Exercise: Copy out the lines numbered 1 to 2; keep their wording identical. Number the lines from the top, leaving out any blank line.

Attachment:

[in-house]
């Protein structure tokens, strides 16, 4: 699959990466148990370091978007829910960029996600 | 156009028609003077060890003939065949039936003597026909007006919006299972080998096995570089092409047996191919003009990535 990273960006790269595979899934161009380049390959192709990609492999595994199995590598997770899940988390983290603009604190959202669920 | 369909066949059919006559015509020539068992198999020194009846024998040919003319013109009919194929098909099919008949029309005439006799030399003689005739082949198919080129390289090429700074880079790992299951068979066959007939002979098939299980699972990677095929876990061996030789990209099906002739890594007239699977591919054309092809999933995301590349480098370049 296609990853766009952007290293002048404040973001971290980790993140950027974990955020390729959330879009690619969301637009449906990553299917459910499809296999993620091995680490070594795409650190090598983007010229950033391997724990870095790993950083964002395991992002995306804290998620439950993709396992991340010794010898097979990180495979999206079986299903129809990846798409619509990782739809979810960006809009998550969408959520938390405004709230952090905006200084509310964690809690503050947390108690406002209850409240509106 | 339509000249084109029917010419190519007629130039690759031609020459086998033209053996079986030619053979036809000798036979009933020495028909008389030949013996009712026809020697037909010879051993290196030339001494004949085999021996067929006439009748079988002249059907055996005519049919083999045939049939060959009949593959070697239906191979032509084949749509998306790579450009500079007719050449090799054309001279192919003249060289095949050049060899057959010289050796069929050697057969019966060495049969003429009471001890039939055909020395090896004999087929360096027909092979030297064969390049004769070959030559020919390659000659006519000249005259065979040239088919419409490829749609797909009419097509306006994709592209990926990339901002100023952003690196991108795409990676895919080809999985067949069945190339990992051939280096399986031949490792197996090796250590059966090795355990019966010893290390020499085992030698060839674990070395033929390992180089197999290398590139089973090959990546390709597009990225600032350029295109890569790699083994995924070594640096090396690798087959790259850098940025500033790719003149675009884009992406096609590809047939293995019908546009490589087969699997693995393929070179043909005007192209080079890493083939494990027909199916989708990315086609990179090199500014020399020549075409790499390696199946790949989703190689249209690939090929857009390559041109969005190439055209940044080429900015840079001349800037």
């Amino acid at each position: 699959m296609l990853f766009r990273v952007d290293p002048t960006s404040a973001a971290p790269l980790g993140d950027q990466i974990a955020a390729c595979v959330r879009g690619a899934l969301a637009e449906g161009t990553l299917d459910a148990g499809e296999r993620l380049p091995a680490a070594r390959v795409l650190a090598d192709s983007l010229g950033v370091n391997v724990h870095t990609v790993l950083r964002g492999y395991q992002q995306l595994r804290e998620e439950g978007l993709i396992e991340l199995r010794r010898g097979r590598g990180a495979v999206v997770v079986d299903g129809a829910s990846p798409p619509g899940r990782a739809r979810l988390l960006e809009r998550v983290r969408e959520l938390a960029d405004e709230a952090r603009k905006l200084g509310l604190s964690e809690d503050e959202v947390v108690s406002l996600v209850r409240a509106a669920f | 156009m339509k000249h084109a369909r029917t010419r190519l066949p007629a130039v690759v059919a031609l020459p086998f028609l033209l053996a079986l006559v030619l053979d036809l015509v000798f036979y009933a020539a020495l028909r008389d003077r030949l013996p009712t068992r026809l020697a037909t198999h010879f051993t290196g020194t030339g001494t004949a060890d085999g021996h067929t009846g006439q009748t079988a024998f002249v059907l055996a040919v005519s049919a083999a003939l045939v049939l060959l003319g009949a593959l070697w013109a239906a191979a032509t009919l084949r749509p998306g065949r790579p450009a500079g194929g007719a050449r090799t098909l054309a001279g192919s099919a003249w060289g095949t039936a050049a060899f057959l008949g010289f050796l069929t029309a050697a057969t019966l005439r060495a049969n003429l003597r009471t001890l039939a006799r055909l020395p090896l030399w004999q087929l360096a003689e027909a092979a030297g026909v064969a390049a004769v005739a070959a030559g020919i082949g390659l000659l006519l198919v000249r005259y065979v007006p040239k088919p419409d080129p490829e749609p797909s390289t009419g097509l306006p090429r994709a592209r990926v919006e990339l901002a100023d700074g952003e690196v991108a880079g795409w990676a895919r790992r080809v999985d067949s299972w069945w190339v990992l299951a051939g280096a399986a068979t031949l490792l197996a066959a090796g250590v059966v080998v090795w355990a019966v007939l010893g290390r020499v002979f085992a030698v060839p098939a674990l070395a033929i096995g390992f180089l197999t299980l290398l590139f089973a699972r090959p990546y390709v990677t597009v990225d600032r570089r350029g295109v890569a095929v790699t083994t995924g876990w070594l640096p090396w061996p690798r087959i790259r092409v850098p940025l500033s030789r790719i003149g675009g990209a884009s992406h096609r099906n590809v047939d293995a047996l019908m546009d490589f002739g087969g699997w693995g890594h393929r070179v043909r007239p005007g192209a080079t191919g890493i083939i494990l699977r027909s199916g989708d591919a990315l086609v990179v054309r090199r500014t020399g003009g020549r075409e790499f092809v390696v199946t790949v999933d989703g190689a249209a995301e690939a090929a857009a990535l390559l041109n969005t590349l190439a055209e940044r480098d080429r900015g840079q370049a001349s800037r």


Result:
[in-house]
């Protein structure tokens, strides 16, 4: 699959990466148990370091978007829910960029996600 | 156009028609003077060890003939065949039936003597026909007006919006299972080998096995570089092409047996191919003009990535 990273960006790269595979899934161009380049390959192709990609492999595994199995590598997770899940988390983290603009604190959202669920 | 369909066949059919006559015509020539068992198999020194009846024998040919003319013109009919194929098909099919008949029309005439006799030399003689005739082949198919080129390289090429700074880079790992299951068979066959007939002979098939299980699972990677095929876990061996030789990209099906002739890594007239699977591919054309092809999933995301590349480098370049 296609990853766009952007290293002048404040973001971290980790993140950027974990955020390729959330879009690619969301637009449906990553299917459910499809296999993620091995680490070594795409650190090598983007010229950033391997724990870095790993950083964002395991992002995306804290998620439950993709396992991340010794010898097979990180495979999206079986299903129809990846798409619509990782739809979810960006809009998550969408959520938390405004709230952090905006200084509310964690809690503050947390108690406002209850409240509106 | 339509000249084109029917010419190519007629130039690759031609020459086998033209053996079986030619053979036809000798036979009933020495028909008389030949013996009712026809020697037909010879051993290196030339001494004949085999021996067929006439009748079988002249059907055996005519049919083999045939049939060959009949593959070697239906191979032509084949749509998306790579450009500079007719050449090799054309001279192919003249060289095949050049060899057959010289050796069929050697057969019966060495049969003429009471001890039939055909020395090896004999087929360096027909092979030297064969390049004769070959030559020919390659000659006519000249005259065979040239088919419409490829749609797909009419097509306006994709592209990926990339901002100023952003690196991108795409990676895919080809999985067949069945190339990992051939280096399986031949490792197996090796250590059966090795355990019966010893290390020499085992030698060839674990070395033929390992180089197999290398590139089973090959990546390709597009990225600032350029295109890569790699083994995924070594640096090396690798087959790259850098940025500033790719003149675009884009992406096609590809047939293995019908546009490589087969699997693995393929070179043909005007192209080079890493083939494990027909199916989708990315086609990179090199500014020399020549075409790499390696199946790949989703190689249209690939090929857009390559041109969005190439055209940044080429900015840079001349800037």